New Delhi: “I escaped with Rs 20, a shirt and the pant I was wearing, along with whatever I could gather on Pakistan’s war plans,” said Col Quazi Sajjad Ali Zahir (retd), a hero of the 1971 Bangladesh Liberation War, as he recalled his journey from being a Pakistani Army officer to becoming one of the key persons involved in the independence of erstwhile East Pakistan.
Col Zahir, 70, has been honored with the Padma Shri, one of the highest civilian awards of India, for the year 2021.
“Every award is a milestone. But the Padma Shri is special to me because it is for upholding the spirit of the Bangladesh Liberation War,” he told ThePrint from Dhaka.
Col Zahir had joined the Pakistani Army at the end of 1969 and was commissioned into its Artillery Corps. However, upon hearing the atrocities that were being committed by the Pakistan Army in East Pakistan (now Bangladesh), he fled the country and reached India.
“I was part of the elite 14 Para Brigade but the horrors from East Pakistan moved me. I decided to desert and crossed into Jammu and Kashmir from the Samba border. I had Rs 20 with me, along with the pant and shirt I was wearing. But I gathered whatever I could on Pakistan’s war plans and got in touch with the Indian Army,” he said.
A death sentence was issued against him by the Pakistan Army, one he still carries against his name.
“It is an honor for me that there is a death sentence issued by the Pakistan Army against me. My family suffered a lot because of Pakistan. My father’s small house in Dhaka was burnt down. My mother and sister were chased by the Pakistani soldiers from their house till they were able to get refuge,” he added.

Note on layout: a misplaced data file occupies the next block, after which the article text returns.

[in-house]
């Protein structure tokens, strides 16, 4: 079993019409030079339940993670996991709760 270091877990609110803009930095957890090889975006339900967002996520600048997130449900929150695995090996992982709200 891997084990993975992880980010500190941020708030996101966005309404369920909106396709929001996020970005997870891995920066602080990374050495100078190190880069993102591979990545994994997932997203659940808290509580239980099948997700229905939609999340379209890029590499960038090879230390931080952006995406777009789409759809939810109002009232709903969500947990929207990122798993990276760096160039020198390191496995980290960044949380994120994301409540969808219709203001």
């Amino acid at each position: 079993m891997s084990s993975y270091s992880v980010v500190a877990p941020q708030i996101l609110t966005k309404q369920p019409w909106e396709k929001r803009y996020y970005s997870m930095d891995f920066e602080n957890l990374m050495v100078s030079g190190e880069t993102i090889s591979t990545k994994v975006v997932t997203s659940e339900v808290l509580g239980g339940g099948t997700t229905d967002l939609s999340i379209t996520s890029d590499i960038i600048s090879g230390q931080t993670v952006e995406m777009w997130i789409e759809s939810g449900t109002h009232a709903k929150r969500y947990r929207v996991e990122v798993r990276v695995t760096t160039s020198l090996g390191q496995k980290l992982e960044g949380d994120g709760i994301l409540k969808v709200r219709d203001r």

‘I think I fought well’
After joining hands with India, Col Zahir played a key role in the training of the Mukti Bahini, a resistance movement consisting of the Bangladeshi military, paramilitary, and civilians working towards the independence of East Pakistan.
He also organized the 2nd Artillery Force in the Sylhet region. A field artillery battery was formed with the six 105 mm artillery that India gave to the Mukti Bahini, of which Col Zahir was the co-captain.
Starting October 1971, the battery-assisted the Mukti Bahini’s Z Force in the greater Sylhet region with artillery fire support in various battles, according to The Daily Star.
“I think I fought well,” Col Zahir said while talking about various aspects of the 1971 War.
He is also a pioneer in documenting the contribution of Bangladeshis and Indians, both civilians and military personnel, in the 1971 War. He has written 54 books and was awarded the Swadhinta Padak (Independence Award), the highest civilian award in Bangladesh, in 2013.
“Together, with Indian veterans, we wrote two books and I am now compiling a third titled The War We Fought Together. My books have been published by CLAWS also,” he said, referring to the Indian Army think tank.
Col Zahir now heads the Bangladesh government’s efforts to honor the families of Indians who made the supreme sacrifice in the 1971 War that lasted 13 days and led to the creation of Bangladesh.